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Gathered for the ceremonial “flipping of the switch” to commemorate completion of Gustine Unified School District’s solar project recently were, from left, board member Loretta Rose; Russell Hazan, the district’s maintenance director; board members Pat Rocha, Gary Silva, Kevin Cordeiro and Kevin Bloom; and Dr. Bryan Ballenger, district superintendent.

GUSTINE - The Gustine Unified School District last week commemorated a district-wide solar project which is expected to save millions of dollars in energy costs over the next 25 years while providing an array of additional benefits.

District administrators, representatives of solar provider ENGIE, and dignitaries gathered for a ceremonial “throw-the-switch” program last Tuesday afternoon.

Fittingly enough, group gathered beneath one of the raised solar structures on the Gustine High campus to mark the occasion.

The “throw the switch” commemoration came a few weeks ahead of the actual activation of the systems. Dr. Bryan Ballenger, district superintendent, said that a transformer upgrade at Gustine High must be completed before the systems are energized.

He anticipates the panels will be activated before the end of November.

“This is an extremely long-term commitment, but it is one that we needed to make for our students,” Ballenger told Mattos Newspapers. “It really is the future, and we people want to see us doing, saving money for our kids and bettering the planet.”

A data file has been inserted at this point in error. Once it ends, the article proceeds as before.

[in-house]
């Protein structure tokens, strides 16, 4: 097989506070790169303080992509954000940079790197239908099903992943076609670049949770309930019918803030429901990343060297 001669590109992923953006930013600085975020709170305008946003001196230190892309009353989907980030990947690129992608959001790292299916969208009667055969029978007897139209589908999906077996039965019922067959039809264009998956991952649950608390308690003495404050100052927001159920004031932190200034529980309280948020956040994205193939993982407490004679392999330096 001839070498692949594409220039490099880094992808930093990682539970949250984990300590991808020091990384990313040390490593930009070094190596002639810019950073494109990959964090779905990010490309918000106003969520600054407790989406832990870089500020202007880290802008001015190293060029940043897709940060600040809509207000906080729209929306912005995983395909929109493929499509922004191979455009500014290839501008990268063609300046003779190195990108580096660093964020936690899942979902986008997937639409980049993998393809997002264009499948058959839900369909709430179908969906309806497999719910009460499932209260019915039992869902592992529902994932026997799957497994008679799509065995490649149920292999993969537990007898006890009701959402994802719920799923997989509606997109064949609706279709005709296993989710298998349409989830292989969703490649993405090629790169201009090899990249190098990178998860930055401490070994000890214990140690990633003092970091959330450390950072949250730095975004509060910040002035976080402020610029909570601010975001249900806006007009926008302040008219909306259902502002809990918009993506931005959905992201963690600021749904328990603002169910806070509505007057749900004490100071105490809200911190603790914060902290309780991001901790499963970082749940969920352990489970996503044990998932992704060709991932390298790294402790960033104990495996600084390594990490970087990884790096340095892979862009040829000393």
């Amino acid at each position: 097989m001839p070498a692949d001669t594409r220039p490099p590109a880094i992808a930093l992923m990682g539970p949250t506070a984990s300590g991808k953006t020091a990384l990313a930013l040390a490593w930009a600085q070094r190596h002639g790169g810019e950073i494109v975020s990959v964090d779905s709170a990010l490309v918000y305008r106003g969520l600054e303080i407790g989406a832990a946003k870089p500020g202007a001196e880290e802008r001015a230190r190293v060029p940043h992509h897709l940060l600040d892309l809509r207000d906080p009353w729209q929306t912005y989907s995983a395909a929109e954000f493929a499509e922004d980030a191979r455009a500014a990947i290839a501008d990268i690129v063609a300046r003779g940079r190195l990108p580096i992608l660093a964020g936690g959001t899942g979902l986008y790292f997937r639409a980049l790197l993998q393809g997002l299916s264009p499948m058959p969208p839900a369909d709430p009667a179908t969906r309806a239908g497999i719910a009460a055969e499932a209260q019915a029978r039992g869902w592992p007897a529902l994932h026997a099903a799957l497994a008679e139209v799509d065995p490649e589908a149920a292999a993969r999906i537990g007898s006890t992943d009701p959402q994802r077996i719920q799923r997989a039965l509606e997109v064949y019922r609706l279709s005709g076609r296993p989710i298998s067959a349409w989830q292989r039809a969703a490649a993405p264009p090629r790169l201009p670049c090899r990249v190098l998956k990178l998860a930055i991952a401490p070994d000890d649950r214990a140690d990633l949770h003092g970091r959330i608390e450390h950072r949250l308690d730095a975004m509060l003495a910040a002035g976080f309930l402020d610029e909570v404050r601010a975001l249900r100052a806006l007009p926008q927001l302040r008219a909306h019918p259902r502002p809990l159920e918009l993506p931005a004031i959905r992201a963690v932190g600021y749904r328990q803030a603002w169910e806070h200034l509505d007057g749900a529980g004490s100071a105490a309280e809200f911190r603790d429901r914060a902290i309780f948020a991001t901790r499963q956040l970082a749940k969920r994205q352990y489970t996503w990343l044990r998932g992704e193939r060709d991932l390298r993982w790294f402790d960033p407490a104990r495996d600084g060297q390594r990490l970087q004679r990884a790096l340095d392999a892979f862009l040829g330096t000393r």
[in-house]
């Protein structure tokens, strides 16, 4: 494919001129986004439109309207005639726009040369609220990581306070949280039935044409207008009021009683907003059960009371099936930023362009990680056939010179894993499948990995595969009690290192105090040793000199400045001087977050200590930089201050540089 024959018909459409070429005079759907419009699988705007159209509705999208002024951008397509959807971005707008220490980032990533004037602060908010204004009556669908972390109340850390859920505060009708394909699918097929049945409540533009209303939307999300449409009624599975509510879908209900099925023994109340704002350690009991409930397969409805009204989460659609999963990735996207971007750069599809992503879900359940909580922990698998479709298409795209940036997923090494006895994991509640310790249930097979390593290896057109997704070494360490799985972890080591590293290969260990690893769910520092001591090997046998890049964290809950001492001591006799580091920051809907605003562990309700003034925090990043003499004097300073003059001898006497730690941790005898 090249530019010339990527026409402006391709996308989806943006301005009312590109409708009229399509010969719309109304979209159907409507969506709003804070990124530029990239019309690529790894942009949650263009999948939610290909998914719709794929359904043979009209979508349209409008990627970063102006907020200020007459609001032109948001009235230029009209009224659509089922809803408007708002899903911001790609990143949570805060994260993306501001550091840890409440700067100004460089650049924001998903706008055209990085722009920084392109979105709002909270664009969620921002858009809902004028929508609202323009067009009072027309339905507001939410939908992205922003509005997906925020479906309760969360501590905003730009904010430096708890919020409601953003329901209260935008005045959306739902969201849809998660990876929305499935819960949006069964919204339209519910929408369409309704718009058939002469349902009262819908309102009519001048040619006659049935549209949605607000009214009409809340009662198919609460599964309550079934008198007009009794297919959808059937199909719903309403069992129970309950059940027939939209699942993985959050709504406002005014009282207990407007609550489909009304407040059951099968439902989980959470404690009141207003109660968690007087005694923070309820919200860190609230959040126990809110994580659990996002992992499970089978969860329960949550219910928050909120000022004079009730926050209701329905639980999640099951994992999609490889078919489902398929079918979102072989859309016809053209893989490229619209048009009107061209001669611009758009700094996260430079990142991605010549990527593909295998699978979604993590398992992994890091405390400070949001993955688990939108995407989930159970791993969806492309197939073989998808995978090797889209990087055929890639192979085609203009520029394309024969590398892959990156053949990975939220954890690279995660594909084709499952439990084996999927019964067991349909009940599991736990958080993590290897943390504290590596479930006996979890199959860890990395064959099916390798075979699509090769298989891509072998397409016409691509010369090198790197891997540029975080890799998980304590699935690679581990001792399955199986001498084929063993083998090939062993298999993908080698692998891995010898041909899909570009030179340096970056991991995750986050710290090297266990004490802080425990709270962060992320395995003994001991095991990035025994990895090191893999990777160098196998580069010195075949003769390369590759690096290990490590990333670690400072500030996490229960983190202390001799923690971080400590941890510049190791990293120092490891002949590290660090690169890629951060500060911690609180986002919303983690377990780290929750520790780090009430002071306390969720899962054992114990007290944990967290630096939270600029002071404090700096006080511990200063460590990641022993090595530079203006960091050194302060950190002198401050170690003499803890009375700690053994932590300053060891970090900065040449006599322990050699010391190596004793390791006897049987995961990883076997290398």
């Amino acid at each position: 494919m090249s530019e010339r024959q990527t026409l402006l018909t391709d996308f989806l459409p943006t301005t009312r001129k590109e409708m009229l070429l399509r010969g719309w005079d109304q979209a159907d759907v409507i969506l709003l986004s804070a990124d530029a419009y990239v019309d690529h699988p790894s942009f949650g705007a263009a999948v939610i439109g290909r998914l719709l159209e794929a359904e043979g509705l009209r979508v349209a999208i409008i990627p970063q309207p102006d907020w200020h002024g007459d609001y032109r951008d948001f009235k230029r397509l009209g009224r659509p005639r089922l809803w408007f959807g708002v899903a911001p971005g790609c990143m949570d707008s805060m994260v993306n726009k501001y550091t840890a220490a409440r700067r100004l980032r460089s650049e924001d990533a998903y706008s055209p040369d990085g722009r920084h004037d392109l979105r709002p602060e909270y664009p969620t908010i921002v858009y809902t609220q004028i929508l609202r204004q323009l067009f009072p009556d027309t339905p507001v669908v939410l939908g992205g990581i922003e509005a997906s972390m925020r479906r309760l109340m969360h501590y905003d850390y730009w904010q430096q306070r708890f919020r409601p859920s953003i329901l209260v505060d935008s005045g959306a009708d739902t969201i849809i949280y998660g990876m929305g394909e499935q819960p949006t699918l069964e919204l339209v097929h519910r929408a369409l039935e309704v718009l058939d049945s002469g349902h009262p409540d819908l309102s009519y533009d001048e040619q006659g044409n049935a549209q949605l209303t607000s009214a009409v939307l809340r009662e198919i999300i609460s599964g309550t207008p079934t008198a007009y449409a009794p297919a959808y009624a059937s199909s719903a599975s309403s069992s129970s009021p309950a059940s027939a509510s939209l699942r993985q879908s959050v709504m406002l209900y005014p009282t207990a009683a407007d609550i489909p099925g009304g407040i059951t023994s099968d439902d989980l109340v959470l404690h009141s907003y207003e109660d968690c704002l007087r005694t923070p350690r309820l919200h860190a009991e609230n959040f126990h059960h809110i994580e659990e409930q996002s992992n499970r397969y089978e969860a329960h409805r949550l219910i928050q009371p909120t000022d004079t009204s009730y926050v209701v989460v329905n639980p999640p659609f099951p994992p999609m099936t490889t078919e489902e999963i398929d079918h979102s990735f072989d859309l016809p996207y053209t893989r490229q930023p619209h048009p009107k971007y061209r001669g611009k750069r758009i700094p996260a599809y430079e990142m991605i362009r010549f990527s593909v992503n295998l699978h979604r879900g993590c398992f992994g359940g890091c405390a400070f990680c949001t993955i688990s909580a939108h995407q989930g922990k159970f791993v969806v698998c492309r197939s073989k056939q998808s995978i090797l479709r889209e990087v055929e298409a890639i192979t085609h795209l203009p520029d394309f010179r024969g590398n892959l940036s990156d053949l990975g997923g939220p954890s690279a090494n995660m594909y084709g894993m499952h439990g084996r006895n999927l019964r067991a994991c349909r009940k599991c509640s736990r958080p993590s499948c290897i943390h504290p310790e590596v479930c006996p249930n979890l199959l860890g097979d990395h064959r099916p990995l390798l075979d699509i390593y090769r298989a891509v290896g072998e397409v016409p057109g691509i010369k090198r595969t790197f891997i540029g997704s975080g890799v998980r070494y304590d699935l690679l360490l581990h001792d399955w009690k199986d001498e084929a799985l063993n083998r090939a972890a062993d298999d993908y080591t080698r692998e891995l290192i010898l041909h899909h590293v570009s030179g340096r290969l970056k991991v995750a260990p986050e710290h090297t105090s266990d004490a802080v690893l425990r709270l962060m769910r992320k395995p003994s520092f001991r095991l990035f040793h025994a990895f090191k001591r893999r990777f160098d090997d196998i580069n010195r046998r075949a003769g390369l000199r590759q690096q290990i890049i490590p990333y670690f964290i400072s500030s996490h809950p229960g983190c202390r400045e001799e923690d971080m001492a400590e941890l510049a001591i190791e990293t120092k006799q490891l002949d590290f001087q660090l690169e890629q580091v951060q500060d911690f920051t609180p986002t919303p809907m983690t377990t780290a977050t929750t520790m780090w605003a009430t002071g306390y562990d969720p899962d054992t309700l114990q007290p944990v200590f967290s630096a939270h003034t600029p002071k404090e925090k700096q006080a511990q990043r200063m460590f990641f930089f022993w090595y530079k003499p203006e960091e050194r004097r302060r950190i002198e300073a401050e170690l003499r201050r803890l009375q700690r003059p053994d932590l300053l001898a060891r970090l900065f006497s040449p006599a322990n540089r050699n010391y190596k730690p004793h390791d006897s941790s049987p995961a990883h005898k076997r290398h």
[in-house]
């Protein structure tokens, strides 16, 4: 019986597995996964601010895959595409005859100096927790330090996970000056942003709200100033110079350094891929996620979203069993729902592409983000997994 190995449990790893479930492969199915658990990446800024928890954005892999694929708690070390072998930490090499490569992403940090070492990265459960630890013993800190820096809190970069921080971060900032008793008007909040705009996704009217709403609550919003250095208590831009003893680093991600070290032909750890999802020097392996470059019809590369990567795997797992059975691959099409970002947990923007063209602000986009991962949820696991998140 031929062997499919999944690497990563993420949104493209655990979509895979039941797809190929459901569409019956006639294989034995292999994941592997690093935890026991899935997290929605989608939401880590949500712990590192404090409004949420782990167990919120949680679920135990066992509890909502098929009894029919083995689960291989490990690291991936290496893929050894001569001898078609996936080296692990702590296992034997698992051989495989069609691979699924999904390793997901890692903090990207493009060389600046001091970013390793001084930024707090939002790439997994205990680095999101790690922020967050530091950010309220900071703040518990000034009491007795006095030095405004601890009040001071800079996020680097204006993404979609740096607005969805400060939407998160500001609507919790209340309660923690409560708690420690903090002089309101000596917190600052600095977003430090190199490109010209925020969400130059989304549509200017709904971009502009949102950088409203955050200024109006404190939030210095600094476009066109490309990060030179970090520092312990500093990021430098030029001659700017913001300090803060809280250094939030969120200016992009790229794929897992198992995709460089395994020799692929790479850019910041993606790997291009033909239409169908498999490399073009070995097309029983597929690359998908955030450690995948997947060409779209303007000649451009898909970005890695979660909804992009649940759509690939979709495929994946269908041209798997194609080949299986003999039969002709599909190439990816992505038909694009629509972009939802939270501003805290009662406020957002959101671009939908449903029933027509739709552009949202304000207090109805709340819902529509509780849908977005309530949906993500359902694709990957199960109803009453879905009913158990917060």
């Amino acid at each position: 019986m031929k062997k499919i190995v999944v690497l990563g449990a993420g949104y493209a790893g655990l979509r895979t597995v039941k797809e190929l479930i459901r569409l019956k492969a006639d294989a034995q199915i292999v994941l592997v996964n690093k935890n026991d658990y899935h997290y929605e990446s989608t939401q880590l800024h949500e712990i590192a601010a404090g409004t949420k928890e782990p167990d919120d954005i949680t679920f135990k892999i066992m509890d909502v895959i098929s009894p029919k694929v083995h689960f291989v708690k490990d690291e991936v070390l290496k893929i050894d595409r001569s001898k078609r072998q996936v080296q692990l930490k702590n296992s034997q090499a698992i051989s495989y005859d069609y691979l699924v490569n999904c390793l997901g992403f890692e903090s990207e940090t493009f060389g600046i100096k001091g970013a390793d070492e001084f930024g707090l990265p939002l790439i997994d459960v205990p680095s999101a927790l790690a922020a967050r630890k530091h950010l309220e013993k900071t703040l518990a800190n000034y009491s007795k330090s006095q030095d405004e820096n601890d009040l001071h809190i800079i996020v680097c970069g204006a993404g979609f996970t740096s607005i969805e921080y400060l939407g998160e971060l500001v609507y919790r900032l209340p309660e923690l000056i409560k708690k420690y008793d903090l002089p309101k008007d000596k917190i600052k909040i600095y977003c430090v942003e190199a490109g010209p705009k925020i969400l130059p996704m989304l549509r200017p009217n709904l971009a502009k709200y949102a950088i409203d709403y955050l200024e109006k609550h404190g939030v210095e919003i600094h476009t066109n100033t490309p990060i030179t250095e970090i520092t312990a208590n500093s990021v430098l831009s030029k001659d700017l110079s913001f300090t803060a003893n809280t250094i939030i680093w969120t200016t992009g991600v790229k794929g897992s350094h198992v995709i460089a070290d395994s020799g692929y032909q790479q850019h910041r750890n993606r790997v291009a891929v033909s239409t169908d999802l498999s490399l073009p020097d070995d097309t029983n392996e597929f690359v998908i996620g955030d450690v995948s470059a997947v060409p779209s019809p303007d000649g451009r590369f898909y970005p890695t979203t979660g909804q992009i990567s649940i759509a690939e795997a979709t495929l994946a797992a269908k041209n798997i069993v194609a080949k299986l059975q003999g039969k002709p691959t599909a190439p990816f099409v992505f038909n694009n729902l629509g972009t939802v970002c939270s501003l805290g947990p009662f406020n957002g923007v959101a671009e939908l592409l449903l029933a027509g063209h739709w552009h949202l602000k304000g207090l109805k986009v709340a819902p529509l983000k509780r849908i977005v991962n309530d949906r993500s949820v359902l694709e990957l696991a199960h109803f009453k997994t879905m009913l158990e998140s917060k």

There is no up-front cost to the district for the solar structures.

ENGIE installed and will operate and maintain the systems through the 25-year life of its agreement with Gustine Unified, Ballenger noted.

The district will purchase power from ENGIE at a fixed rate of 13.5 cents per kilowatt hour, he explained.

The projected savings to the district are $8.5 million over the life of the project, Ballenger said. That estimate is based on PG&E rate increases of 4 percent annually, he added, and the district’s savings will be even more substantial if PG&E rate hikes are higher.

“That money can be better spent on our students and on our programs, rather than sending it off to energy companies,” Ballenger said during the program.

Solar energy systems are in place at Gustine High, Gustine Middle School, Gustine Elementary and Romero. Each is scaled to meet 100 percent of the school’s energy needs and can be expanded if need be should a campus grow.

The panels play a dual role by providing cover for parking lots, bus zones, playgrounds and more on the various campuses, offering shade in the warmer months and shelter from rains during the winter.

Each site principal was consulted by design engineers to determine the most beneficial placement of the solar structures, Ballenger noted.

“They were very strategically placed,” he said.

ENGIE will also provide a STEM (Science/Technology/Engineering/Math) curriculum which the district can incorporate into its educational offerings, Ballenger pointed out.

Two students spoke at the ceremony last week.

Gustine Elementary student Cayla Finley said the solar arrays were welcome additions to the campus, and will benefit not only the school but the planet.

Megan Azevedo, ASB president at Gustine High, said the district’s commitment to solar reflected its willingness to “become part of the solution in energy conservation.”

ENGIE fully guarantees the power production, Ballenger said.

At the end of the contract, GUSD can either enter into an extension, have the solar equipment removed or reach an agreement to purchase the equipment.